From La Niña to El Niño: who moves the dial?
23 June 2023
The Bureau issues Watch and Alert warning levels to show the chance of an El Niño or La Niña event in the coming season. We show the levels on a dial as part of a staged system to help prepare Australians for a shift in the chance of rainfall. So, what do different warning levels mean for Australia?
Dial: Example of the El Niño–Southern Oscillation (ENSO) Outlook dial pointing to Inactive when ENSO is neutral and there are no signs of El Niño or La Niña developing
What is the El Niño–Southern Oscillation?
People often want to understand why our weather is either very wet or very dry.
The Bureau gives details about Australia's climate drivers, to help explain the weather. These climate drivers include the El Niño–Southern Oscillation (ENSO).
ENSO is a natural cycle in the global climate system. It describes changes in the tropical Pacific Ocean that affect global weather.
These changes include:
- a shift in sea surface temperatures in the central to eastern tropical Pacific Ocean; and
- their connection with the trade winds and patterns in the atmosphere.
El Niño is the warm phase of ENSO, where it can be drier than usual in eastern Australia.
La Niña is the cool phase, where it can be wetter than usual for northern and eastern Australia.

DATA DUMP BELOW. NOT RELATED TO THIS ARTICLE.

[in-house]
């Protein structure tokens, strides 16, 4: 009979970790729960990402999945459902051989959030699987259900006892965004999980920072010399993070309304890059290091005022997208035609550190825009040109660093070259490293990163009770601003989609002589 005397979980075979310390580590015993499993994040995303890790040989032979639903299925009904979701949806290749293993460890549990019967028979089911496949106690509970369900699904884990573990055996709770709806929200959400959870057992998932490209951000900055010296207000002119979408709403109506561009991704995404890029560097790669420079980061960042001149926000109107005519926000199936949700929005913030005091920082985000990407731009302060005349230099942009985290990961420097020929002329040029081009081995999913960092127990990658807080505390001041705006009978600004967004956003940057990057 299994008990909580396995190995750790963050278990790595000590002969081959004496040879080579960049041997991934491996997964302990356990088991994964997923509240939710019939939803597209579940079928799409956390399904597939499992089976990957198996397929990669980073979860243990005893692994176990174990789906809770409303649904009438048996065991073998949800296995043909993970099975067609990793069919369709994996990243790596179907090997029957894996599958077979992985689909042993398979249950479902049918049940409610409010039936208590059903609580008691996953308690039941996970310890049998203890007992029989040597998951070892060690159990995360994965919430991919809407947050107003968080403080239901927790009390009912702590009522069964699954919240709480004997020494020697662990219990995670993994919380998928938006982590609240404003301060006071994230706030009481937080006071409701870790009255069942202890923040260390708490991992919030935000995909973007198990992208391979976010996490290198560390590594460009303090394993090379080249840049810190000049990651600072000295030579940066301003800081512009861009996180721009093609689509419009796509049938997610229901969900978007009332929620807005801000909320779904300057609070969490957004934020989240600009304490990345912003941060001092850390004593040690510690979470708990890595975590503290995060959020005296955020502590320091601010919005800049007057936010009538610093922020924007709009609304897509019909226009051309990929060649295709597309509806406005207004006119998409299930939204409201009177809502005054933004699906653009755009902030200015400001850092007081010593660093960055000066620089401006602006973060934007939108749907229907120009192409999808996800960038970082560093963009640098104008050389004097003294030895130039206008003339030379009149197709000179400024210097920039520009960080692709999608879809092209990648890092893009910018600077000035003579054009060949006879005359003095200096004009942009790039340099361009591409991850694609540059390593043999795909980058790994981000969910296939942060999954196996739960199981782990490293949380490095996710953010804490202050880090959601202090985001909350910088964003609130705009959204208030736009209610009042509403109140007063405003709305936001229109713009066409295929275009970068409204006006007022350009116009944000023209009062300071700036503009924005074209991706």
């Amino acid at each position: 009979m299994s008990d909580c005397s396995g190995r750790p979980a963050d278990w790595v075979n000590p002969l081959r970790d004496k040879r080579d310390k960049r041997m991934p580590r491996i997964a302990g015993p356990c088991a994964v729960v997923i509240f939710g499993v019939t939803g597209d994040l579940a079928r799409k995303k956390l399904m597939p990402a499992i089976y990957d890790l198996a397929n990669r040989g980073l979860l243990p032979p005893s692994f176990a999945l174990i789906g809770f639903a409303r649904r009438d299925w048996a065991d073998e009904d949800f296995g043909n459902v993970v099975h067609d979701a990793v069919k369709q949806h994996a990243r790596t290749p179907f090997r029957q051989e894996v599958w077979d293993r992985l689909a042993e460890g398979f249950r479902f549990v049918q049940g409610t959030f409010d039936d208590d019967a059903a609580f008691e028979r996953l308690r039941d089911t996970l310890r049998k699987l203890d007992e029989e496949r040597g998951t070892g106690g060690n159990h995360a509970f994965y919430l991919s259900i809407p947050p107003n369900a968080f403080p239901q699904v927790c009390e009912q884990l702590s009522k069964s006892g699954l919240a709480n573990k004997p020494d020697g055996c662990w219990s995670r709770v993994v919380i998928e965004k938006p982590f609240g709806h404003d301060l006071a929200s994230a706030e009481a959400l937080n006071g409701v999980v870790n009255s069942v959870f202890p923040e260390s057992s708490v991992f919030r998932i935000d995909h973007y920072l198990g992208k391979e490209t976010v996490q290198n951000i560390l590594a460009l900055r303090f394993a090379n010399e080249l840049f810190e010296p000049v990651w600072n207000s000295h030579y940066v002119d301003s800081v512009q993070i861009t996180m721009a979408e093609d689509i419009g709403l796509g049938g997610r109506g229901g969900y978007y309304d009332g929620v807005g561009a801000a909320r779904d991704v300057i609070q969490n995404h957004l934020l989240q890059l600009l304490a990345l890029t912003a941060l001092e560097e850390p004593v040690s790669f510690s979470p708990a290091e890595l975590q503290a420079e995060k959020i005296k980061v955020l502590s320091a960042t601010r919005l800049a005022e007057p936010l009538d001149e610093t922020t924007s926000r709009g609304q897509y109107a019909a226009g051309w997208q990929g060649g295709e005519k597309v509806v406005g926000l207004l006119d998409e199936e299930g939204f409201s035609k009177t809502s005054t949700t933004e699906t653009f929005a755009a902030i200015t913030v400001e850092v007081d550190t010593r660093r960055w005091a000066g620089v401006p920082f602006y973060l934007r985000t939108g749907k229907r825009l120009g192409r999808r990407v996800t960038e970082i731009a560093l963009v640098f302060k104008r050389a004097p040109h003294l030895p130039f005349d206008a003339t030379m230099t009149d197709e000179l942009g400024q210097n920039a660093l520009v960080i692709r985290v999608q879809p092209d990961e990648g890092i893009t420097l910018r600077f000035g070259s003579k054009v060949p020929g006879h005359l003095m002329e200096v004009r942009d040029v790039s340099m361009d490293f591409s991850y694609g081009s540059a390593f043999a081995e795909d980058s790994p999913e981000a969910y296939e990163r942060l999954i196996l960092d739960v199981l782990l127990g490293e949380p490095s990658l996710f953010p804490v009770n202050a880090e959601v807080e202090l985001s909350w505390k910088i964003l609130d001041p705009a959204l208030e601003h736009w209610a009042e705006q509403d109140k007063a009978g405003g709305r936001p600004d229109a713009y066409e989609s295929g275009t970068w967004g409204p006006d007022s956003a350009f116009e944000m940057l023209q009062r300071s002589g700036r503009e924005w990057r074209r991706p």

Diagram: The El Niño–Southern Oscillation when conditions are neutral in the tropical Pacific Ocean – neither El Niño nor La Niña
What is the ENSO dial?
We use a dial to show major changes in ENSO conditions as they move between La Niña and El Niño.
We move the point on the ENSO dial to help show:
- the chance of an El Niño or La Niña event forming in the coming season; or
- when Australia is being affected by an event.
For example, this is the dial pointing to El Niño Watch:
Dial: The ENSO dial pointing to El Niño Watch
What does Watch mean for Australia?
When the dial points to Watch this means:
- there are some signs of an El Niño or La Niña forming in the coming season
- signs may be either from the Pacific Ocean or the overlying atmosphere
- long-range climate model forecasts suggest an event may occur.
When the ENSO Outlook has reached Watch, an event has developed in about half of those years.
When we shift the dial to Watch, this does not guarantee an El Niño or La Niña event will form. There's still about a 50% chance that an event will not develop.
Dial: The ENSO dial pointing to El Niño Alert
What does Alert mean for Australia?
When the dial points to Alert this means:
- there are signs of an El Niño or La Niña forming in the coming season
- signs will be from both the Pacific Ocean and the overlying atmosphere
- long-range climate model forecasts suggest an event may occur.
When the ENSO Outlook has reached Alert, an event has developed around 70% of the time.
When we shift the dial to Alert, this does not guarantee an El Niño or La Niña event will form. There's still about a 30% chance an event will not develop.
What triggers the shift from Watch to Alert?
We will move the point on the dial from Watch to Alert when there are extra signs of an event forming.
The point on the dial can also shift back from Alert to Watch. This may happen if the conditions in the Pacific Ocean change and there is less chance of an event forming.
What does Inactive mean?
When the dial points to Inactive this means:
- conditions are neutral in the tropical Pacific Ocean – neither El Niño